Managing your Go tool versions with
go.mod and a
When working with Go codebases, it's likely that you'll be delegating some functionality out to helper tools to make your life easier.
Something that's recommended on the Wiki and that I've seen across a few projects is the idea of a
As explained in more depth in Manage Go tools via Go modules, this gives you a central place to look for + manage dependencies.
However, this, and the example in the wiki fall down on is that it doesn't work super well 😅
If we take the example project, we receive an error if we don't pre-install the
$ go get
$ go generate
painkiller.go:5: running "stringer": exec: "stringer": executable file not found in $PATH
This isn't super helpful, as it requires we do some work up-front to get the commands prepared. This means new developers, as well as automated build environments, need to have done some work to get started, which may not even be consistent across repositories.
So what are our options for managing this better, and making it easier to get started?
One approach is to have a
Makefile task that allows you to parse the
tools.go and install those dependencies, but it's a little awkward, and I tend to try and avoid parsing complex text with things like
This approach isn't ideal, and leads to another command needing to execute before we get started, as well as depending on an arguably brittle text parsing approach.
Alternatively, because we've already got the dependencies and their versions pinned in our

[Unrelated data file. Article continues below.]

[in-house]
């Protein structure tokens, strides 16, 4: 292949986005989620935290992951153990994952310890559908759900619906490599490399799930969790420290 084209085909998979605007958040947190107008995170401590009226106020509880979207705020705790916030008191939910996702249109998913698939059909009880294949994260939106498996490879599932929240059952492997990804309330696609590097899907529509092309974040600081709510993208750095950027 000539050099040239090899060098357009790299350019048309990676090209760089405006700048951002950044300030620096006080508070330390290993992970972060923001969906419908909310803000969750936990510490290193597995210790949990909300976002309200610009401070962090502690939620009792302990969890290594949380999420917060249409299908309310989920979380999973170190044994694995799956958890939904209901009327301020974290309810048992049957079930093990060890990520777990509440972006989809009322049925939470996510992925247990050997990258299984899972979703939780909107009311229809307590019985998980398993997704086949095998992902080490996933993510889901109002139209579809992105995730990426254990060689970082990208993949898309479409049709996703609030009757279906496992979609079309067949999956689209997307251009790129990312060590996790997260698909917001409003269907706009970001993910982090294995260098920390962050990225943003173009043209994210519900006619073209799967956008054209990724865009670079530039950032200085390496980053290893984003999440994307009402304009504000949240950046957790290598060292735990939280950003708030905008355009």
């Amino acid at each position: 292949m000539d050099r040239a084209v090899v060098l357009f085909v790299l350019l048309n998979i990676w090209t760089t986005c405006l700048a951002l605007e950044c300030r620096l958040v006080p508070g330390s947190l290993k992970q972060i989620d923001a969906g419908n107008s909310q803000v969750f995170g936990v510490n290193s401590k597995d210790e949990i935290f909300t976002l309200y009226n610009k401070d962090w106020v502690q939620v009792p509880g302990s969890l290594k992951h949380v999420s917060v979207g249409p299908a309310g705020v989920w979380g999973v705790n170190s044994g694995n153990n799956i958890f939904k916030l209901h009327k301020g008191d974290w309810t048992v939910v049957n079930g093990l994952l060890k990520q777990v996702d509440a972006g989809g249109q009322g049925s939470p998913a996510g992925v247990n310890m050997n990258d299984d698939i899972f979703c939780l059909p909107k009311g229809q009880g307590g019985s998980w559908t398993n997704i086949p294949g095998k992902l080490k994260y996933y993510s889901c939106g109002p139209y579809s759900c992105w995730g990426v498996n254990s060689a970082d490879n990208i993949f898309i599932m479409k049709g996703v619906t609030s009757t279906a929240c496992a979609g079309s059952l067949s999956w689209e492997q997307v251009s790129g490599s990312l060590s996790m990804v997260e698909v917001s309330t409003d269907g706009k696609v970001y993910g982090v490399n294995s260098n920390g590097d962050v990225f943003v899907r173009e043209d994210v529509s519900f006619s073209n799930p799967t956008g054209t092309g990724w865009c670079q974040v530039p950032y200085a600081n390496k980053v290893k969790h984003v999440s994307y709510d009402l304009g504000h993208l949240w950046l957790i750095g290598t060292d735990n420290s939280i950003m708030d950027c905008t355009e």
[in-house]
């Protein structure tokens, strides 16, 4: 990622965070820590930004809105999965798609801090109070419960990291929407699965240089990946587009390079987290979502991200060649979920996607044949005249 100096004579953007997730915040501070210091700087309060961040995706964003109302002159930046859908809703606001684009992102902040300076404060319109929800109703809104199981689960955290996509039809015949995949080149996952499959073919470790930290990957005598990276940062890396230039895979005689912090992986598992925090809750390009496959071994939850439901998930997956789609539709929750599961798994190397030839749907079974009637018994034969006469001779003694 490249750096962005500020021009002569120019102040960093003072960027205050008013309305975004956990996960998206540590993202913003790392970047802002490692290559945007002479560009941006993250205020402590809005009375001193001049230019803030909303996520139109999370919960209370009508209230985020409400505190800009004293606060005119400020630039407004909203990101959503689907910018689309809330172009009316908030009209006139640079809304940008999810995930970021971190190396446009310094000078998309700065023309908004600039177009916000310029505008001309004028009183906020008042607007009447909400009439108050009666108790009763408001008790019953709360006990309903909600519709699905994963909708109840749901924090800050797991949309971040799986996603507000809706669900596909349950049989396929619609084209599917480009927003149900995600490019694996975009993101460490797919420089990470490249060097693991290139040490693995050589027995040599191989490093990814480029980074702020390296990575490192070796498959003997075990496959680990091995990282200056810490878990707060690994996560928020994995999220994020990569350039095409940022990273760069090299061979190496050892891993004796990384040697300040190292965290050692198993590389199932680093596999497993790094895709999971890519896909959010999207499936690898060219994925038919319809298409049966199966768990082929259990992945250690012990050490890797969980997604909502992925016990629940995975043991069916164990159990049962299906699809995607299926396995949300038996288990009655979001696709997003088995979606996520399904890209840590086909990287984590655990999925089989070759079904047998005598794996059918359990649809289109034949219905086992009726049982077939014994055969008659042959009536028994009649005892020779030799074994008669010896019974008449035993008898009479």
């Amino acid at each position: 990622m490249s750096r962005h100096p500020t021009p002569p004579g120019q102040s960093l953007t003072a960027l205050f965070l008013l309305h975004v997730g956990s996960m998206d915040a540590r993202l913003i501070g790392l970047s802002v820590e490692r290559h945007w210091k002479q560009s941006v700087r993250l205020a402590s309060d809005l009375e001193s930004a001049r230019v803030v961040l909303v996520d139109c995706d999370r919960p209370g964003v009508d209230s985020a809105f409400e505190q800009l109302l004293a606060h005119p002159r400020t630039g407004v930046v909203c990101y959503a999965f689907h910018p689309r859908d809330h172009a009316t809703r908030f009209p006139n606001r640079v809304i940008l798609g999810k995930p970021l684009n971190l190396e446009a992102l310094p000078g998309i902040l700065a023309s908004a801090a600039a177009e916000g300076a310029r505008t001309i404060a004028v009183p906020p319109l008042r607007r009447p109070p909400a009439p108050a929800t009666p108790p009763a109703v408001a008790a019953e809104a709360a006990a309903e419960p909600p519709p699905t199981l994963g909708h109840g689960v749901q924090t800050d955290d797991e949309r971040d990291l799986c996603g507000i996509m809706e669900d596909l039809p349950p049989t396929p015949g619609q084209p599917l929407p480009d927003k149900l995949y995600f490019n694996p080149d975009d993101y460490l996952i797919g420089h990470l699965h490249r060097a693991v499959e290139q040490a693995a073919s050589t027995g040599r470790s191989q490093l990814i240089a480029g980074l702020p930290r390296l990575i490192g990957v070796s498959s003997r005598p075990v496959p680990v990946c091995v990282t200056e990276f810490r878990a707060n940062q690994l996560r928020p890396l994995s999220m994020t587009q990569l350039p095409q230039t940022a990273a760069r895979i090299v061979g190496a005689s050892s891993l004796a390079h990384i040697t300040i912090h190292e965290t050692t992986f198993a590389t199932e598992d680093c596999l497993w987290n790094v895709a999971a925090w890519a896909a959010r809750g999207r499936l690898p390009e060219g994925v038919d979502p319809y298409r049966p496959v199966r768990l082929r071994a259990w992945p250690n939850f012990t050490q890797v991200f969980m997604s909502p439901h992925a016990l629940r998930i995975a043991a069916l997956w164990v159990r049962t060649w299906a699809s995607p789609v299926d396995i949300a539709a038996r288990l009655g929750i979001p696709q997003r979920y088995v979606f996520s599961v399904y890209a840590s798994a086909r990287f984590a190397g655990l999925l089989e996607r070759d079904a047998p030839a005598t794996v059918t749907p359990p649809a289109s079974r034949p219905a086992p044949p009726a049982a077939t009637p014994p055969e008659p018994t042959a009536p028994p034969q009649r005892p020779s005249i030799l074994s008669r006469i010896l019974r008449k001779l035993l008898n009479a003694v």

go.mod, through the declaration in the
tools.go, we can actually get rid of the
To do this explicitly, we'd create a
tools.go with the following in it:
// +build tools
Thanks to this comment on GitHub, we can replace our invocations of the command-line application with a
go run invocation on the package, like so:
-//go:generate stringer -type=Pill
+//go:generate go run golang.org/x/tools/cmd/stringer -type=Pill
This is true whether they're in a
Makefile, a standalone script, or in our code.
This gives us the benefit of being purely managed through our
go.mod, meaning we can get tools like Dependabot to manage our dependency updates for us, too!
Note that there is a slight performance hit here, as
go run does not cache the built binary, at least as of Go 1.20. There is a proposal to track tool dependencies in
go.mod, which additionally discusses allowing caching for
go runs for the purpose of build tooling.
In my experience, the performance hit is negligible, but if you're not seeing the same, you can look at how to
go install via the